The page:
None of us felt much like driving in the misty, wet conditions so we generously entrusted the duty with the Danes. We landed on the Island and Nick began our drive up the 75 mile beach.

Within 10 minutes, our tour guide Jimmy – a middle-aged, permanently stoned hippy with salty blonde curls – had pulled us over to look at the rotting corpse of a large sea turtle. Jimmy had grown up on the island and his passion for the place was infectious. This detour was the introduction to our education on respecting the island and its inhabitants. Jimmy told us how this particular turtle had eaten a plastic bag left on the island by a tourist. Jimmy, ignorant of this fact, had found him struggling along the beach two weeks previously and placed him back in the ocean. As he watched him bob out to sea he realized the turtle was floating. The plastic bag inside him had filled with air and prevented him from diving underwater to catch food. Unable to eat, the turtle had starved. It was a sobering story.

We jumped back in the cars and stopped a few minutes later to look at the corpse of a whale washed up about 400m inland. All that remained of this huge creature was its cage-like skeleton, melting slowly into the sand. It was becoming clear that we’d struck gold with Jimmy. He knew the island like the back of his hand.

We stopped next inland at Piles Valley and enjoyed a guided rainforest walk. Jimmy pointed out to us all the tress and plants unique to Fraser Island. He also showed us the ‘Secret Women’s Creek.’ A sterile and warm freshwater brook where aboriginal women used to come to give birth for these very perks.

We unloaded the trailers to make lunch at an outdoor picnic area in the promisingly named ‘Happy Valley.’ However, our first attempt at cooking a meal as a group was an uncoordinated and an unhappy one. Unlike other groups who had formed an orderly sandwich production line, ours descended into a smash and grab free-for all. Eventually we managed to slap a bit of meat between a couple of slabs of bread, which fell to pieces as soon as we started to eat it.  While we were trying to arrange a more coordinated effort for our second sandwich, Sophie noticed that the group next to us (led by Clutch) was tucking into our loaf of bread. Outrage ensued, accusations of thievery were bandied about and evil looks shared as they continued chomping on our crusty white. Our bread was not returned. The damage had been done. Battle lines drawn. Clutch and her cronies were no friends of ours.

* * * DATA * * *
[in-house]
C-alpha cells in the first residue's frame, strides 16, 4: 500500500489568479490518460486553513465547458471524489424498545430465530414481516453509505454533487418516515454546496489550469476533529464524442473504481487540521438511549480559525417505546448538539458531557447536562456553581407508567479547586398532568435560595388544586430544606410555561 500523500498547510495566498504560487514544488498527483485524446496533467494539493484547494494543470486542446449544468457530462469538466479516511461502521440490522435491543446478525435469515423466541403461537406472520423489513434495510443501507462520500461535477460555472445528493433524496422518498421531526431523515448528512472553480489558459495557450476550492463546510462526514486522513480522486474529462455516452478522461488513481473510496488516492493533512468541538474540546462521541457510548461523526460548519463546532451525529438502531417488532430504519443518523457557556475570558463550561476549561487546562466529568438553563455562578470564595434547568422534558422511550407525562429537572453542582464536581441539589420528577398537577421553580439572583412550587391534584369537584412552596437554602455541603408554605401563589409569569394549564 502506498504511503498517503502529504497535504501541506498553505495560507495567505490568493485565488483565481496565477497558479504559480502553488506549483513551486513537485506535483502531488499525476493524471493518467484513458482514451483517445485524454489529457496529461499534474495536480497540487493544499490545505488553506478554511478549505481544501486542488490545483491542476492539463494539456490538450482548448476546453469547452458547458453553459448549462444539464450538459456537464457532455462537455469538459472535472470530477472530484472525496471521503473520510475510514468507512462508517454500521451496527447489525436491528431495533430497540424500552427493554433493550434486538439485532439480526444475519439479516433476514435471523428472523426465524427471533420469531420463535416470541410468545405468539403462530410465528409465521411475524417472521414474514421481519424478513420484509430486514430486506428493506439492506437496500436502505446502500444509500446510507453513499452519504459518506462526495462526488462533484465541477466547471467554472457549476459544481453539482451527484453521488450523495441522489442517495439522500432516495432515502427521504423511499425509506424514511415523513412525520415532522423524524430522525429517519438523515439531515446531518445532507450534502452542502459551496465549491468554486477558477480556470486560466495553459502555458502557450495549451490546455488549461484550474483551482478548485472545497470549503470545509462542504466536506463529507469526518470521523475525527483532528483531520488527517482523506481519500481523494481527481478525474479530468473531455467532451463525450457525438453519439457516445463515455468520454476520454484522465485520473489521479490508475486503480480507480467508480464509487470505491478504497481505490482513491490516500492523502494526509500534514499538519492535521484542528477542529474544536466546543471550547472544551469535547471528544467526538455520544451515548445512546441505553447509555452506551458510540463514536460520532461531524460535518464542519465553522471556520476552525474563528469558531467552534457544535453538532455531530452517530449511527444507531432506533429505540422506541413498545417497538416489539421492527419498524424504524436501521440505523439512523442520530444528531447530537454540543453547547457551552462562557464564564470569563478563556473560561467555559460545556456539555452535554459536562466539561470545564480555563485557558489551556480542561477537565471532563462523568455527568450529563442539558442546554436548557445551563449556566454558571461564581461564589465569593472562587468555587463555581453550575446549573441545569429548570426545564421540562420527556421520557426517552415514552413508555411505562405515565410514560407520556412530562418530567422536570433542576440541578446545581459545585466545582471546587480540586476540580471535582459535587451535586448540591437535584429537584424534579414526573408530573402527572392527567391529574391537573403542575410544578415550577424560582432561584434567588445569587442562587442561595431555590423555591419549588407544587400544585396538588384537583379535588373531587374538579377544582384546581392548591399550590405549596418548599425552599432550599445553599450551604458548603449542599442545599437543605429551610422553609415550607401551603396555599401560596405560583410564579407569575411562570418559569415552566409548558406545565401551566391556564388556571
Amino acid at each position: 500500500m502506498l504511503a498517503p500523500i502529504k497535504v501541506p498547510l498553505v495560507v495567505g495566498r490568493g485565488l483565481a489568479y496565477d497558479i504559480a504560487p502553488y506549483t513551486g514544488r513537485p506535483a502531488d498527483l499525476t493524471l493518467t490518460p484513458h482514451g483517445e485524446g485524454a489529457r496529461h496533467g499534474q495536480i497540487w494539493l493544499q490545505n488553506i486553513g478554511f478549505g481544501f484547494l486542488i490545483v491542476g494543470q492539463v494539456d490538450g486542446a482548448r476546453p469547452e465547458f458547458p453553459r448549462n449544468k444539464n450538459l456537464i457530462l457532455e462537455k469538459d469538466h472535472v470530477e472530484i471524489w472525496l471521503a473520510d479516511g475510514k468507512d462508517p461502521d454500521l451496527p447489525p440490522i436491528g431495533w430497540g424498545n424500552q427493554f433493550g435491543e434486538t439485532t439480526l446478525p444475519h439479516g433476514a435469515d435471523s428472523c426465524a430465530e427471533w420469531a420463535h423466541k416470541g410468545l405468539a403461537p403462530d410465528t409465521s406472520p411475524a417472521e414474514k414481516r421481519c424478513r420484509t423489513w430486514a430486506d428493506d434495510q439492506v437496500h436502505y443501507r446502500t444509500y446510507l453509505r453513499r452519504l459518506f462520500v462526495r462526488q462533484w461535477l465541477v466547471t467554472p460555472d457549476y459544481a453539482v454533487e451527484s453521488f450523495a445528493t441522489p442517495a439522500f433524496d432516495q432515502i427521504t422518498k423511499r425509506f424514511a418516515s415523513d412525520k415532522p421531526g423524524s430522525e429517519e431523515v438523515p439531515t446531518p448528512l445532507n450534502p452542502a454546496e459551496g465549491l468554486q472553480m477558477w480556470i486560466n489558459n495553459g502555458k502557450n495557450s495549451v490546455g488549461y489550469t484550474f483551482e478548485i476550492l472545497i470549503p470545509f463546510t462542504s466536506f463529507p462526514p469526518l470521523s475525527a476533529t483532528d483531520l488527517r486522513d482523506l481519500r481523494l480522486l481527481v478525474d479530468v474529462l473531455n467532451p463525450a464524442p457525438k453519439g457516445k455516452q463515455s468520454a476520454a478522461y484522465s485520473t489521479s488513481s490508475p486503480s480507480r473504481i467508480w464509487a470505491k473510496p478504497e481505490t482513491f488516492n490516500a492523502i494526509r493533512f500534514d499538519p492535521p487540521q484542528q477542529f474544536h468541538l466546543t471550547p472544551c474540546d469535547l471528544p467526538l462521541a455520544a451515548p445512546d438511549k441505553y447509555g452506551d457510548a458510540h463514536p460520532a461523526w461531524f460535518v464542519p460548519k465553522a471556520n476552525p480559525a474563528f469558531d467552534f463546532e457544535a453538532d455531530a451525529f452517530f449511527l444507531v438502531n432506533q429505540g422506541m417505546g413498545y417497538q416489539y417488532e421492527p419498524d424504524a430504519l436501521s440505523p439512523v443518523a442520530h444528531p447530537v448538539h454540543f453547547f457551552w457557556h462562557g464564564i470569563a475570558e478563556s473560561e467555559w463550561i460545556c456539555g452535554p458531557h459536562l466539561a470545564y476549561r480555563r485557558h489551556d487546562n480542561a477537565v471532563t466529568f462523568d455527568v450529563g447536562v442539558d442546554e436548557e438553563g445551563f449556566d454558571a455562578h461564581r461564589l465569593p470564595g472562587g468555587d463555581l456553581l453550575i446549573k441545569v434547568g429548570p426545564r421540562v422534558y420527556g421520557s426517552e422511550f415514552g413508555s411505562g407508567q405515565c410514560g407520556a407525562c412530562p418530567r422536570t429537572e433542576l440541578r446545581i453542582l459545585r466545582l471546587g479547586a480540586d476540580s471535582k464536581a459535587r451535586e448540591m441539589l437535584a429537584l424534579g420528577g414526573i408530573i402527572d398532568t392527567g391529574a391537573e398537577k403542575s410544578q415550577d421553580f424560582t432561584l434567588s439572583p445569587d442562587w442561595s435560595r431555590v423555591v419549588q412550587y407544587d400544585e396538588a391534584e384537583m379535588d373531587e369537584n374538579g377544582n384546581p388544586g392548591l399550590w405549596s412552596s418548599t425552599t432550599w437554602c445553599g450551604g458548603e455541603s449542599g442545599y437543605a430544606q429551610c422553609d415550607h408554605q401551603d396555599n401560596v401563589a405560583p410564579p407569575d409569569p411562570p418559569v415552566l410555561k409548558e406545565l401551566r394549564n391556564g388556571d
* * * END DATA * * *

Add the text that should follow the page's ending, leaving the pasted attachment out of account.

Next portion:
The weather brightened up generously for our next stop at Lake McKenzie – Fraser’s most famous freshwater lake. It is approximately 80 hectares in area and we spent a couple of happy hours lazing on the white silica sand beach and splashing about in its crystal, fairytale blue waters.

On the way back to camp the weather worsened and I got my first turn at driving the 4WD. With such bad conditions and the fact I hadn’t driven properly in over two years the journey was stressful yet very enjoyable. The cars are all fitted with Ipod connections so you can choose your own soundtrack to your trip. We blasted out Dr Dre as I drove and all chanted along excitedly, much to Lars and Nick’s silent bewilderment. 

The feeling that you get from driving off-road in a car full of your mates on a tropical island is second to none (It is easy to see how people get carried away and speed). When driving up the beach the tide comes in rapidly and takes you by surprise. As I was following the tracks of the convoy a wave enveloped them and I drove straight through it. The water landed on the car with a dull thud and for a few seconds the car moved on in terrified silence, the windscreen completely obscured by a wall of water. Everyone let out a gasp of relief when vision was restored and the incident hammered home the importance of complete concentration when driving. It was a relief to arrive at camp.